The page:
Candidates tout water experience |

Candidates tout water experience

Collin Smith

— Both candidates for Colorado House District 57 said water issues would take priority during their legislative tenure if they win the Nov. 4 general election.

Republican Randy Baumgardner and Democrat Todd Hagenbuch pointed to their ranching backgrounds as proof voters could trust they have the experience and motivation to come up with good policies and put them into action.

Citing Northwest Colorado’s economy and way of life, candidates said the area’s future is dependent on ensuring at least most of the local water supply stays local.

Baumgardner: No on firming projects

However, Baumgardner said he learned during Colorado Water Congress meetings, keeping all Western Slope water local probably won’t be possible, or good for the state.

“One of the things we finally did agree on is that the Western Slope, Front Range and other states all need water to use,” he said. “We’re going to have to find a way to share this finite resource we all need. If they take this water, though, we’re a high-mountain desert, and it won’t be good.”

Baumgardner said he opposes two water firming projects that may take place in Grand County. Each one would pipe water from Grand County rivers and lakes to reservoirs on the Front Range.

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The projects would not increase the amount of water taken by Front Range interests, which pay for all they take, Baumgardner pointed out. But, it would make it so those interests take their water from a point higher upstream.

The Legislature candidate said that will make it harder on water users downstream from any newly-installed pipes to get the amount of water flow they need.

Baumgardner added he has taken a proactive measure to improve local waterways by contributing a “sizable amount” of his money for a system to pump water from the Colorado River back into Lake Granby. By doing so, water users can release roughly 489 million gallons of extra water during low-flow periods.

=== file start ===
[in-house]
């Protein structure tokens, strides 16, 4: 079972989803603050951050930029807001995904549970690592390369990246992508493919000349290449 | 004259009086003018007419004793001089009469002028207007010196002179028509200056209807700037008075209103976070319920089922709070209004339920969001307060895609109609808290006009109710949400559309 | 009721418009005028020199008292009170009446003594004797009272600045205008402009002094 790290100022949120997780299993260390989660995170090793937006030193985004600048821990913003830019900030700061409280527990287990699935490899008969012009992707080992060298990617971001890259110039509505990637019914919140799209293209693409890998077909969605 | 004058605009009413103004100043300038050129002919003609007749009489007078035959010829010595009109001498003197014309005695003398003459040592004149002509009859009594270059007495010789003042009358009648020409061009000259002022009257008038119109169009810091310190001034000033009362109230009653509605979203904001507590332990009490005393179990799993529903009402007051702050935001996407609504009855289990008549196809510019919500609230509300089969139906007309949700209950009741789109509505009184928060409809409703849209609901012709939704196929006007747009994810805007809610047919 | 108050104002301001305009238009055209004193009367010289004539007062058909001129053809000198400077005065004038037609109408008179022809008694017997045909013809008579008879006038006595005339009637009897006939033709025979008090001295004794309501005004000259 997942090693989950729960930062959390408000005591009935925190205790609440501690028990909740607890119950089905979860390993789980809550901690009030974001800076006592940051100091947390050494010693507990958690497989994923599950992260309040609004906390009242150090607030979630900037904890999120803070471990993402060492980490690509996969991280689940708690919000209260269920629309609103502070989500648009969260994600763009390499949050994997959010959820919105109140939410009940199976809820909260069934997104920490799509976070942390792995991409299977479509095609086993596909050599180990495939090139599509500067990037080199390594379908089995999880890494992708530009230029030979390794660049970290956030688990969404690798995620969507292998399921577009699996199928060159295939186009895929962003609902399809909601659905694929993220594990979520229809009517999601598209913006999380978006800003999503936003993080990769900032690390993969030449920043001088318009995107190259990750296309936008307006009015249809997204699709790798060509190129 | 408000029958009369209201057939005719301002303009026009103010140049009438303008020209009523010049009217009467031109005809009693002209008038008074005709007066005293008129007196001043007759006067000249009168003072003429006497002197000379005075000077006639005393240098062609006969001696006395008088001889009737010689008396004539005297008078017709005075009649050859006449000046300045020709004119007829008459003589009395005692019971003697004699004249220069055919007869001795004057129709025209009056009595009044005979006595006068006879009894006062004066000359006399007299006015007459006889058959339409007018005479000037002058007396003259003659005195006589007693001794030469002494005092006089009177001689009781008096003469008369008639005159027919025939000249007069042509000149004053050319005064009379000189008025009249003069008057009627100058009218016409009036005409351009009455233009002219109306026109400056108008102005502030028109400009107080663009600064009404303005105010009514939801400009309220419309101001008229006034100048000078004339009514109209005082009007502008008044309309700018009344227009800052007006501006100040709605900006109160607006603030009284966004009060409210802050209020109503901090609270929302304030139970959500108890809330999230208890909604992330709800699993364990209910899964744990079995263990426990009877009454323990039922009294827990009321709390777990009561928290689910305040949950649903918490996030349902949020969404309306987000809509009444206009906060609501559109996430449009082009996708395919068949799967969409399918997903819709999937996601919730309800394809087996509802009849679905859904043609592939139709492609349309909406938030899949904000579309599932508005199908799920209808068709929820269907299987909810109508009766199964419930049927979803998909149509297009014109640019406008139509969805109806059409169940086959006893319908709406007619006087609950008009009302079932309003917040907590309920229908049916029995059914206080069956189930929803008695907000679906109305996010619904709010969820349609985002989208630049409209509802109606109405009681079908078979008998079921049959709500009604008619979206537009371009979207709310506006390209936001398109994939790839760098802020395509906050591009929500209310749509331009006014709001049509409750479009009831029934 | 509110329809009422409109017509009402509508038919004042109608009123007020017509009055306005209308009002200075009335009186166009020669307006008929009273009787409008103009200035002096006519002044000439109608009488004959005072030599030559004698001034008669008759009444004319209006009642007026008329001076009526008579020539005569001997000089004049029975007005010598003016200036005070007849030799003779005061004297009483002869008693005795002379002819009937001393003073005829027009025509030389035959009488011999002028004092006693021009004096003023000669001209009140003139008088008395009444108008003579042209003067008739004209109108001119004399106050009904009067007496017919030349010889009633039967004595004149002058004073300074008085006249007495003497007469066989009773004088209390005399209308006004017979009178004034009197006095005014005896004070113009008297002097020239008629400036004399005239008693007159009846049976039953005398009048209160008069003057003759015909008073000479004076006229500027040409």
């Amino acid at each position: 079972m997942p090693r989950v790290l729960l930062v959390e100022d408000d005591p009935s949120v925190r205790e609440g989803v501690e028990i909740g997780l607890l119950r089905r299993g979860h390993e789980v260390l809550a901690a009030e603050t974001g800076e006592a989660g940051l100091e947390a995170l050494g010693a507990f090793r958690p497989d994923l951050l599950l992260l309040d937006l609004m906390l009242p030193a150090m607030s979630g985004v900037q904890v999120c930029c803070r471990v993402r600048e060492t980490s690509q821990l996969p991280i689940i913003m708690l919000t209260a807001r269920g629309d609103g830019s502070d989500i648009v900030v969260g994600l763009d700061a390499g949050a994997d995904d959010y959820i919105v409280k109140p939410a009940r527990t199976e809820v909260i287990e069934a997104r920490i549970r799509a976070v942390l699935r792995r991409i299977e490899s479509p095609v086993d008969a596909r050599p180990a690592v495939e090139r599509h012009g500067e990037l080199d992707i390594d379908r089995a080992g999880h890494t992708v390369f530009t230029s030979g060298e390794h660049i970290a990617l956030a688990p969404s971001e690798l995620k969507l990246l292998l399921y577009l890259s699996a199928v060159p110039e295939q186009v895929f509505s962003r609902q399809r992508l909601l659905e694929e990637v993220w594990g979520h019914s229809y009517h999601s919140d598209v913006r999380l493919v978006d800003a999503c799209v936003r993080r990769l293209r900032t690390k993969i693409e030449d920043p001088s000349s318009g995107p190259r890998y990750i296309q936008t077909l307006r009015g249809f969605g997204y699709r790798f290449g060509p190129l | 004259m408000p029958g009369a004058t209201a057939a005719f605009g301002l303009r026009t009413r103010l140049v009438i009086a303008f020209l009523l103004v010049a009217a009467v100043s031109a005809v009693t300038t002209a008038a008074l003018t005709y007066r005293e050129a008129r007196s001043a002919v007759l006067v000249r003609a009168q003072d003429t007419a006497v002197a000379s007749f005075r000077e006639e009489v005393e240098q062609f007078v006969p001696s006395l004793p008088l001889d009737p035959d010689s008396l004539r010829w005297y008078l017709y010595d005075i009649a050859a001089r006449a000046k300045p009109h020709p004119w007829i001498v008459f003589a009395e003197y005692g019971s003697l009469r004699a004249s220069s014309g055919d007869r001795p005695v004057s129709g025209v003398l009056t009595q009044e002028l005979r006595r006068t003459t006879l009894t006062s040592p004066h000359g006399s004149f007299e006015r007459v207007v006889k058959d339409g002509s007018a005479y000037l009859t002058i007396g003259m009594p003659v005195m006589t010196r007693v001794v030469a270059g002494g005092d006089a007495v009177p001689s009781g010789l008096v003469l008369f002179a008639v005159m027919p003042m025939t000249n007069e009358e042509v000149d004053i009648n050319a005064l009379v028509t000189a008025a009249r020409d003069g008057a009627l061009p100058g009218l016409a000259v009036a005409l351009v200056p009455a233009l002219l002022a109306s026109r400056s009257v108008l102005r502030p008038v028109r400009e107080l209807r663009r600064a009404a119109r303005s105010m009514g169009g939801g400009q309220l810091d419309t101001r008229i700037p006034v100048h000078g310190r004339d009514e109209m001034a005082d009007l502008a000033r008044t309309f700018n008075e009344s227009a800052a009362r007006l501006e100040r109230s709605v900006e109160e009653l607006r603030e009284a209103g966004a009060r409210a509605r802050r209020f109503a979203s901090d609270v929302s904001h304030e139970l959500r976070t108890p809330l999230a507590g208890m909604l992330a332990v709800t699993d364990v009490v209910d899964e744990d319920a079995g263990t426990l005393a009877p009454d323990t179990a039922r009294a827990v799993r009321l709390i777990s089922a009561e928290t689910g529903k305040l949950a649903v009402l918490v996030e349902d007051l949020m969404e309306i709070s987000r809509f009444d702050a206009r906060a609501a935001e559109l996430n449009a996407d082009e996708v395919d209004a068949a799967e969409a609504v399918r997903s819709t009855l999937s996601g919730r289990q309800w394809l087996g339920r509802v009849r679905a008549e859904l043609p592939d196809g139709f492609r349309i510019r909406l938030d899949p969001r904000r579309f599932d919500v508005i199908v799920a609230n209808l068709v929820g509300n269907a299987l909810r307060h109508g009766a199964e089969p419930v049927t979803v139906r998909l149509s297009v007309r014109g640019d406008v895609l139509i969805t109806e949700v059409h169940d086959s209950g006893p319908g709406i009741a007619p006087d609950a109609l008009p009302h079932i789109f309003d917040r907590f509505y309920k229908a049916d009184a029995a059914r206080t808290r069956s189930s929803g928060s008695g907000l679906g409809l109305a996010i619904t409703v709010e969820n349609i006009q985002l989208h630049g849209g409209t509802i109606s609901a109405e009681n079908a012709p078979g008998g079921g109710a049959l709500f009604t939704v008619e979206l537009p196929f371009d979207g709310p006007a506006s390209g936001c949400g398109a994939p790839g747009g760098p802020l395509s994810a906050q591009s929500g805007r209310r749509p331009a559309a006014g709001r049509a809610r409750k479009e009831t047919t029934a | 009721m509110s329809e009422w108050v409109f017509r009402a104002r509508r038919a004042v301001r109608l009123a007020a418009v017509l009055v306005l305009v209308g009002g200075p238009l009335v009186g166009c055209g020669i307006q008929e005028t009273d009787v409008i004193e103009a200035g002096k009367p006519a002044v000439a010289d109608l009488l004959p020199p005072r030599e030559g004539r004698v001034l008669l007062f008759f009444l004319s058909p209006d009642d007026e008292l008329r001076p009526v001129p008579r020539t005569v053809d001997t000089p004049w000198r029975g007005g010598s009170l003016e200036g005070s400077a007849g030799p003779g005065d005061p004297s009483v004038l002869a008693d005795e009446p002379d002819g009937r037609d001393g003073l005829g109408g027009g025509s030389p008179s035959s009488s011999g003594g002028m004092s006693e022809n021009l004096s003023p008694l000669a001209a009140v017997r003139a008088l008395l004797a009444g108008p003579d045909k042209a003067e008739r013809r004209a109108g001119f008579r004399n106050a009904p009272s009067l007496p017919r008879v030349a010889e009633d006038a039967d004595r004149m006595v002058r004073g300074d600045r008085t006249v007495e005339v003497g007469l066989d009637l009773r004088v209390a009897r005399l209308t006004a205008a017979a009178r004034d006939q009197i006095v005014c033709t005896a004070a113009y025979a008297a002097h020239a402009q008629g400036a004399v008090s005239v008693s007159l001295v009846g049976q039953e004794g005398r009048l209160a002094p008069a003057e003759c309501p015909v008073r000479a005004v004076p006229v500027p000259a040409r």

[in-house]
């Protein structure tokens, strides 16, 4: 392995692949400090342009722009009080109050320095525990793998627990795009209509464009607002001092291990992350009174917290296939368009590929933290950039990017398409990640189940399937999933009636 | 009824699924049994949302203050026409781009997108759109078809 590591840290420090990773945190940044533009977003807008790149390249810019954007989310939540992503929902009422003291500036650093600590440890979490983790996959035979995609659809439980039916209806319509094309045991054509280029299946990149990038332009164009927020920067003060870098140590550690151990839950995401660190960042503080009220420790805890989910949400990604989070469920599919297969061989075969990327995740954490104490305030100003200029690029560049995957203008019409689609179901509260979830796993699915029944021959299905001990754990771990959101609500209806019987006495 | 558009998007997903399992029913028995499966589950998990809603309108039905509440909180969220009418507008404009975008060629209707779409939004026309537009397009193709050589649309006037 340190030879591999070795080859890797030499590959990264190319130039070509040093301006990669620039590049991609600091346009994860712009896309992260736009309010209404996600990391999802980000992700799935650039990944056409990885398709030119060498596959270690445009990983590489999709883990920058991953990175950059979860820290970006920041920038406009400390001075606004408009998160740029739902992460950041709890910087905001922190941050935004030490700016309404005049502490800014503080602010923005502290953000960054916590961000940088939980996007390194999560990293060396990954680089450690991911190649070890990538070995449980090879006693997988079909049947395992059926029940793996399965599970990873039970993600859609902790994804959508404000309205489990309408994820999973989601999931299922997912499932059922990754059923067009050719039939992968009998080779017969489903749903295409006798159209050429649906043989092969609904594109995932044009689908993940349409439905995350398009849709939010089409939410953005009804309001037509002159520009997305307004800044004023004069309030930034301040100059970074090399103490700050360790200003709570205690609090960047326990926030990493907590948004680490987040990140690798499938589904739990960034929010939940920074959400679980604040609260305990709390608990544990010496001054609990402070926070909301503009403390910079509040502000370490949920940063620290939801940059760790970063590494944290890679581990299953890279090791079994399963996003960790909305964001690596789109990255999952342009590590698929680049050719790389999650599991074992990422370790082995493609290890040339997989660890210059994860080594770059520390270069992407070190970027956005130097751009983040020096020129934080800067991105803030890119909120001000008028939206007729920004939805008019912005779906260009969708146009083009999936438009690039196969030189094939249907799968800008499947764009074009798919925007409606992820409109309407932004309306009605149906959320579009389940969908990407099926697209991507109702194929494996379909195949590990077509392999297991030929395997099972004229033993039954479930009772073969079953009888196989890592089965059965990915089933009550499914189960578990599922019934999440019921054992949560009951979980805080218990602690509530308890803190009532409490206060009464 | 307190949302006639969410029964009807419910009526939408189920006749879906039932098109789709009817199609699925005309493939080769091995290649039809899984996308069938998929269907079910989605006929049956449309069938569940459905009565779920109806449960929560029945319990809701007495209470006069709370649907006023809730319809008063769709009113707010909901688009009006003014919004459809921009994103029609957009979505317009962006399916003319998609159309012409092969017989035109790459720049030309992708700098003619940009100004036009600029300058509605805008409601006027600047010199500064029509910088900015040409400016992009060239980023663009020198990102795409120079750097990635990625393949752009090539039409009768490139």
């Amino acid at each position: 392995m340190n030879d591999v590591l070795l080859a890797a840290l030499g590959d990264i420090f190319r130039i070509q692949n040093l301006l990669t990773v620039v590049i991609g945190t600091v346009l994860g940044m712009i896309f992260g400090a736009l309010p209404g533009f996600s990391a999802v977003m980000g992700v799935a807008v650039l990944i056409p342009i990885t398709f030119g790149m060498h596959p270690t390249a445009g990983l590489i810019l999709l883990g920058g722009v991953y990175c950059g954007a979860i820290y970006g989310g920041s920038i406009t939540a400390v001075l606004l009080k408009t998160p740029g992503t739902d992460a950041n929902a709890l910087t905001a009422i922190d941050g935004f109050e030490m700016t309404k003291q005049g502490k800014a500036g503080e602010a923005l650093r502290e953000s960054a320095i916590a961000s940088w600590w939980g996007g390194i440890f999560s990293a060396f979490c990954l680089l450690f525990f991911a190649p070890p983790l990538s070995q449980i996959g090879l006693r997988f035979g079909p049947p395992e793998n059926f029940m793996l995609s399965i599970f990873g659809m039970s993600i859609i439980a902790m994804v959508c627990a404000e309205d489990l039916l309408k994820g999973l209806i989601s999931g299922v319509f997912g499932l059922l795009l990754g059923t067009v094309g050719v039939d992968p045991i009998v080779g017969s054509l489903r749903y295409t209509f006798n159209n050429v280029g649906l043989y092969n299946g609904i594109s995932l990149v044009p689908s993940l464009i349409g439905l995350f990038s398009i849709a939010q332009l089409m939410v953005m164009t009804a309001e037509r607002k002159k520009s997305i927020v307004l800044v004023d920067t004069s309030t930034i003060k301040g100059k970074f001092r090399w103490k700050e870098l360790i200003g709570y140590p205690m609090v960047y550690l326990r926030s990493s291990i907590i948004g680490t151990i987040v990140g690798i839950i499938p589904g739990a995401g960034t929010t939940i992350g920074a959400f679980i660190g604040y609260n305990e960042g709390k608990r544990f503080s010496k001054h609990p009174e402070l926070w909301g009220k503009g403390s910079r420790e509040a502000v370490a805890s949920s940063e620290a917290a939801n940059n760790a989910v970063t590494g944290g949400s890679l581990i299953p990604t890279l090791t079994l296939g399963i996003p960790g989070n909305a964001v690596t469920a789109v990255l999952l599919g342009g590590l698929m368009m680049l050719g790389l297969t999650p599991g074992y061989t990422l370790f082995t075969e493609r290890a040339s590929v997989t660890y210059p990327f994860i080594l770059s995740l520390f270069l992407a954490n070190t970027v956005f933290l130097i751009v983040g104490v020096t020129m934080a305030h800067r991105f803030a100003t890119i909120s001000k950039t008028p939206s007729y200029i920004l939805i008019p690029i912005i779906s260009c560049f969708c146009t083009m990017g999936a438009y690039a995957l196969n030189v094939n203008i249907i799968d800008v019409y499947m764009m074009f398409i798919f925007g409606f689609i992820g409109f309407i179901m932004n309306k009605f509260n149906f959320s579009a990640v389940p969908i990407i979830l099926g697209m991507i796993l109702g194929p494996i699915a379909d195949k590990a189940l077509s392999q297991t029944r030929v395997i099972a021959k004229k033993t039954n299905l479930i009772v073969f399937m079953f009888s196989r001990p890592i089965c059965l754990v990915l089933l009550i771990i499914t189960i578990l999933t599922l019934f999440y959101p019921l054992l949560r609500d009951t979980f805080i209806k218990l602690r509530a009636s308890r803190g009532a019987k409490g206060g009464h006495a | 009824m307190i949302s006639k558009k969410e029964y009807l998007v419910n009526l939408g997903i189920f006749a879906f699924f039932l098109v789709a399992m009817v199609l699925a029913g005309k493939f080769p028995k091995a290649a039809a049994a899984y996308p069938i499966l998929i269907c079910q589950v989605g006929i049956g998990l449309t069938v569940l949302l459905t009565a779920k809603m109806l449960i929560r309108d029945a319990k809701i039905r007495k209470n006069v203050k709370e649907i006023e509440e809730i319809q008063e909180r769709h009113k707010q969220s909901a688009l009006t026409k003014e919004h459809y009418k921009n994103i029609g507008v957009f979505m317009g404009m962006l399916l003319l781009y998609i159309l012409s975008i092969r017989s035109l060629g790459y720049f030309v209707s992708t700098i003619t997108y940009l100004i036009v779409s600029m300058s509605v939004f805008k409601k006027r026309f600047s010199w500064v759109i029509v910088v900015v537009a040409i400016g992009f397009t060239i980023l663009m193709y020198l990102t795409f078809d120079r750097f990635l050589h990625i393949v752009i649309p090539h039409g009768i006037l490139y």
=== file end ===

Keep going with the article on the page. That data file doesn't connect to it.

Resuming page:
The project is in effect now.

“It helps fish by maintaining their environment, helps the health of the river by flushing the water and helps people with irrigation and all other uses,” Baumgardner said.

Hagenbuch: Keep water local

Hagenbuch’s experience with water issues also comes from working relationships with government and other water users around his family’s property, the Green Creek Ranch south of Steamboat Springs.

His family owns the most senior water rights on two Yampa River tributaries, as well as some of the most senior rights for the Yampa River.

He currently represents his family in legal cases against the Upper Yampa Water Conservancy District, which wants to pump water from Morrison Creek to fill an enlargement for Stagecoach Reservoir, also in Routt County.

Hagenbuch took water law classes as a Colorado State University student while studyng ranch management.

Although his family owns Morrison Creek’s senior water rights, Colorado water law allows for people or groups to take water if they can put it to “beneficial use.” The Conservancy District maintains water storage at Stagecoach is a benefit for all water users.

Hagenbuch said there needs to be a discussion of when a beneficial use trumps a person’s standing right to water.

“At what cost for people and what financial cost do we transport water from one basin to another?” he said. “I certainly want to see the water in the Yampa River stay in the Yampa River and the basin and not be piped to another area.”

Hagenbuch added that water law across the western states has worked because of the deference given to historical appropriations. It’s important to maintain people’s water supplies in semi-arid climates, he said.

However, he added, not everything about Colorado water law is effective. Water users now must use all of their allowance or risk giving it up to someone else, which can discourage conservation.

“I would like to reward those who conserve water without forcing them to lose their water rights,” Hagenbuch said.